Feb 182012

Unscrewing the two long bolts provides access to the internal componentsOne of the great things I’ve found about the restoration of the various electrical components is that they were designed in an era before our ‘throw away’ society. Therefore overhauling the units is well within the capability of most enthusiasts. As with the fuel pump, the stripping down of the fan motors was very simple.

Having said that, the fans had been attached the wrong way round and no matter what I tried they would not come free. I tried using a small, hub puller type tool on the first fan. However all this achieved was to shear the nylon fan from its central metal fixing, which then had to be carefully cut off using a Dremel tool. So two new fans were added to the ever growing shopping list of parts required!

The fan motor casing consists of a square steel body clamped between two alloy end plates. After the two long screws have been withdrawn, the end plates can be prised from the body with a screw driver. These Lucas motors weren’t designed to be watertight as the rear end plates have openings for the electrical connections. So, over time, water ingress had taken its toll on the interior components.

Rear end plate

Corrosion within!

A rusted armature

A little persuasion was all that was needed to remove the end plate

The internals were fairly rusty ... probably not helped by the openings for the electrical connections in the end plate allowing water in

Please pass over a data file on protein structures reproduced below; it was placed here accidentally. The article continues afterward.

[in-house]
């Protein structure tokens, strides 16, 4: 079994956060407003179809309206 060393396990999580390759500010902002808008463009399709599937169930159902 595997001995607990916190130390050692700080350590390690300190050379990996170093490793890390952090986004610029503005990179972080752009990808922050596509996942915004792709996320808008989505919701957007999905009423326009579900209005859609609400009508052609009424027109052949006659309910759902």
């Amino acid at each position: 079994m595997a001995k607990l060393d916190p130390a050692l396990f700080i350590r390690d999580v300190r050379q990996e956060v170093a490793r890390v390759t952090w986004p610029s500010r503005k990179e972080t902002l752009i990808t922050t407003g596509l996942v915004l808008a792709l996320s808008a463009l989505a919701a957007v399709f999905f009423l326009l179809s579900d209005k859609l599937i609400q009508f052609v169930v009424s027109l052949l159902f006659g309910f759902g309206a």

The armature had suffered worst

As the fan was still attached, the rotor (or armature), the front end plate and fan had to be removed as one. The only other parts within the motor are a wound stator and the armature brushes mounted in a plastic holder. The holder can be withdrawn by removing the two screws on the underside of the motor body.

Wound stator removal

Wound stator & brushes

Stator is just a push fit

Two central screws secure the stator housing

Stator housing can then be removed

The stator removed from the plastic housing

The stator can then be pushed out of the plastic holder. The brushes are loose fitting and can simply be pulled apart and lifted away from the holder. In the end neither fan blade could be removed intact. A Dremel with a cutting disc was needed to remove the metal fixing that remained stubbornly attached to the armature shaft. Once it had been removed the armature and front end plate could be separated.

A thrust washer sits between the front end plate and the armature. A similar washer isn’t necessary between the armature and the rear end plate. When the fan is operating, the fan blade produces a forward force on the armature pushing it towards the front end plate and away from the rear end plate. Therefore there is no load on against the rear end plate.

Thrust washer between the front end plate and the armature

Sorry, the comment form is closed at this time.